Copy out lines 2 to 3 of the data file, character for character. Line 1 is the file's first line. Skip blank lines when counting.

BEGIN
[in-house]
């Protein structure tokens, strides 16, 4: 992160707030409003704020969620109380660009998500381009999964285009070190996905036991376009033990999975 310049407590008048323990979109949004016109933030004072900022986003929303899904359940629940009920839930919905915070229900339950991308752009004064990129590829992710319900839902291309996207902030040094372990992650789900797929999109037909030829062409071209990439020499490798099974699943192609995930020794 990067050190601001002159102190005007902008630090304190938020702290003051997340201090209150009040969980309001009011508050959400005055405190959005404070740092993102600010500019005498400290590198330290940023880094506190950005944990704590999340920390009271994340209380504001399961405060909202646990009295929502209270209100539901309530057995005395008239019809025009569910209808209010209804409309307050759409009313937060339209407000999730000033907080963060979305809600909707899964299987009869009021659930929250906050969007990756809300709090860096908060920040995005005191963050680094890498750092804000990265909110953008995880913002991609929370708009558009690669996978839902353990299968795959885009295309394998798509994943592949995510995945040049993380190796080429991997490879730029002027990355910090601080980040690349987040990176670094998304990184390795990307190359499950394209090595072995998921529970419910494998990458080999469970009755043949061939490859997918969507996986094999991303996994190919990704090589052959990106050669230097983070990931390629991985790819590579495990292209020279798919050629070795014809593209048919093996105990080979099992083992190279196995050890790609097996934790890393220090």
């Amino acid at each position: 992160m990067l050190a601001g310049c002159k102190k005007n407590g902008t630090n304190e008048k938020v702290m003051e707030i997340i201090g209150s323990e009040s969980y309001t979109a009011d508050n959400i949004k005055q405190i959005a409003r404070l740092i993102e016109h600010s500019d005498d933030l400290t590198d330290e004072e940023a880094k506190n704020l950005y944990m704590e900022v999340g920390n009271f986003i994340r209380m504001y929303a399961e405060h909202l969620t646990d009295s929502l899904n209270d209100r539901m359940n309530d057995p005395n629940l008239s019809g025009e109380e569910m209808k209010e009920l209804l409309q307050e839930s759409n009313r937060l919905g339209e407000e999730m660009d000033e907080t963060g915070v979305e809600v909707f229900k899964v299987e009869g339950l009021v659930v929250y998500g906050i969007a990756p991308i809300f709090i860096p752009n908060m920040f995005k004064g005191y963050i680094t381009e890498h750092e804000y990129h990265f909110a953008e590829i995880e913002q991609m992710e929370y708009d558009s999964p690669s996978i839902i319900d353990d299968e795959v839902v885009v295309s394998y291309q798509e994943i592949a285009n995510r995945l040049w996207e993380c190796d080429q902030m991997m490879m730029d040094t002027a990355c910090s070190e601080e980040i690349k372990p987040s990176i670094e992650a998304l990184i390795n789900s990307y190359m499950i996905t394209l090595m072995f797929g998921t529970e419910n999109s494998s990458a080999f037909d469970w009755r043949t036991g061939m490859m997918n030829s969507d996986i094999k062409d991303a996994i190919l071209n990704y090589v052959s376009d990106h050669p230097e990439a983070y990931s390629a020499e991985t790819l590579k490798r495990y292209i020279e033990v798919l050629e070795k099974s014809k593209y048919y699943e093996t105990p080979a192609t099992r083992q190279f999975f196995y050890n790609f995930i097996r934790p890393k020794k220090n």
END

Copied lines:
């Protein structure tokens, strides 16, 4: 992160707030409003704020969620109380660009998500381009999964285009070190996905036991376009033990999975 310049407590008048323990979109949004016109933030004072900022986003929303899904359940629940009920839930919905915070229900339950991308752009004064990129590829992710319900839902291309996207902030040094372990992650789900797929999109037909030829062409071209990439020499490798099974699943192609995930020794 990067050190601001002159102190005007902008630090304190938020702290003051997340201090209150009040969980309001009011508050959400005055405190959005404070740092993102600010500019005498400290590198330290940023880094506190950005944990704590999340920390009271994340209380504001399961405060909202646990009295929502209270209100539901309530057995005395008239019809025009569910209808209010209804409309307050759409009313937060339209407000999730000033907080963060979305809600909707899964299987009869009021659930929250906050969007990756809300709090860096908060920040995005005191963050680094890498750092804000990265909110953008995880913002991609929370708009558009690669996978839902353990299968795959885009295309394998798509994943592949995510995945040049993380190796080429991997490879730029002027990355910090601080980040690349987040990176670094998304990184390795990307190359499950394209090595072995998921529970419910494998990458080999469970009755043949061939490859997918969507996986094999991303996994190919990704090589052959990106050669230097983070990931390629991985790819590579495990292209020279798919050629070795014809593209048919093996105990080979099992083992190279196995050890790609097996934790890393220090």
């Amino acid at each position: 992160m990067l050190a601001g310049c002159k102190k005007n407590g902008t630090n304190e008048k938020v702290m003051e707030i997340i201090g209150s323990e009040s969980y309001t979109a009011d508050n959400i949004k005055q405190i959005a409003r404070l740092i993102e016109h600010s500019d005498d933030l400290t590198d330290e004072e940023a880094k506190n704020l950005y944990m704590e900022v999340g920390n009271f986003i994340r209380m504001y929303a399961e405060h909202l969620t646990d009295s929502l899904n209270d209100r539901m359940n309530d057995p005395n629940l008239s019809g025009e109380e569910m209808k209010e009920l209804l409309q307050e839930s759409n009313r937060l919905g339209e407000e999730m660009d000033e907080t963060g915070v979305e809600v909707f229900k899964v299987e009869g339950l009021v659930v929250y998500g906050i969007a990756p991308i809300f709090i860096p752009n908060m920040f995005k004064g005191y963050i680094t381009e890498h750092e804000y990129h990265f909110a953008e590829i995880e913002q991609m992710e929370y708009d558009s999964p690669s996978i839902i319900d353990d299968e795959v839902v885009v295309s394998y291309q798509e994943i592949a285009n995510r995945l040049w996207e993380c190796d080429q902030m991997m490879m730029d040094t002027a990355c910090s070190e601080e980040i690349k372990p987040s990176i670094e992650a998304l990184i390795n789900s990307y190359m499950i996905t394209l090595m072995f797929g998921t529970e419910n999109s494998s990458a080999f037909d469970w009755r043949t036991g061939m490859m997918n030829s969507d996986i094999k062409d991303a996994i190919l071209n990704y090589v052959s376009d990106h050669p230097e990439a983070y990931s390629a020499e991985t790819l590579k490798r495990y292209i020279e033990v798919l050629e070795k099974s014809k593209y048919y699943e093996t105990p080979a192609t099992r083992q190279f999975f196995y050890n790609f995930i097996r934790p890393k020794k220090n």